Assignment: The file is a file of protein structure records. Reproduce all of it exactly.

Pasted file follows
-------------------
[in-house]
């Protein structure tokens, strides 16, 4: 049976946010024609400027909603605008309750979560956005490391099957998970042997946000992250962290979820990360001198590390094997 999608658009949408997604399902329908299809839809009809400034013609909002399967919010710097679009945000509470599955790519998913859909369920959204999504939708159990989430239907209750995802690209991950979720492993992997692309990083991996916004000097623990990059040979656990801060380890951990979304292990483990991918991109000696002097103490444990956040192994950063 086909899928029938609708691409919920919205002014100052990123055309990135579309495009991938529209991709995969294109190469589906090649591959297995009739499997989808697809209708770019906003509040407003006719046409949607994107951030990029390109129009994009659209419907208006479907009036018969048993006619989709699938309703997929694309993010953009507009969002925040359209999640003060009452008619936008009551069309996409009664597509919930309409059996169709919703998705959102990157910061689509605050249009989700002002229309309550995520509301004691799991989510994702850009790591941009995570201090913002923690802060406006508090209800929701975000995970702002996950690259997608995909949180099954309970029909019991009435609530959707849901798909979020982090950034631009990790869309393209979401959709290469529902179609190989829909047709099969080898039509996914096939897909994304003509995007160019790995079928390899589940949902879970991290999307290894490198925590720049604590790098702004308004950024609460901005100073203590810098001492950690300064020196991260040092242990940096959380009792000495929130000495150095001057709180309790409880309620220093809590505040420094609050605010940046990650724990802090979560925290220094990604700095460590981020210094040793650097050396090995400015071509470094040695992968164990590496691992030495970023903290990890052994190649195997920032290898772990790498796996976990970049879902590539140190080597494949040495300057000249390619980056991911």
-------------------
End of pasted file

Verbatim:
[in-house]
């Protein structure tokens, strides 16, 4: 049976946010024609400027909603605008309750979560956005490391099957998970042997946000992250962290979820990360001198590390094997 999608658009949408997604399902329908299809839809009809400034013609909002399967919010710097679009945000509470599955790519998913859909369920959204999504939708159990989430239907209750995802690209991950979720492993992997692309990083991996916004000097623990990059040979656990801060380890951990979304292990483990991918991109000696002097103490444990956040192994950063 086909899928029938609708691409919920919205002014100052990123055309990135579309495009991938529209991709995969294109190469589906090649591959297995009739499997989808697809209708770019906003509040407003006719046409949607994107951030990029390109129009994009659209419907208006479907009036018969048993006619989709699938309703997929694309993010953009507009969002925040359209999640003060009452008619936008009551069309996409009664597509919930309409059996169709919703998705959102990157910061689509605050249009989700002002229309309550995520509301004691799991989510994702850009790591941009995570201090913002923690802060406006508090209800929701975000995970702002996950690259997608995909949180099954309970029909019991009435609530959707849901798909979020982090950034631009990790869309393209979401959709290469529902179609190989829909047709099969080898039509996914096939897909994304003509995007160019790995079928390899589940949902879970991290999307290894490198925590720049604590790098702004308004950024609460901005100073203590810098001492950690300064020196991260040092242990940096959380009792000495929130000495150095001057709180309790409880309620220093809590505040420094609050605010940046990650724990802090979560925290220094990604700095460590981020210094040793650097050396090995400015071509470094040695992968164990590496691992030495970023903290990890052994190649195997920032290898772990790498796996976990970049879902590539140190080597494949040495300057000249390619980056991911």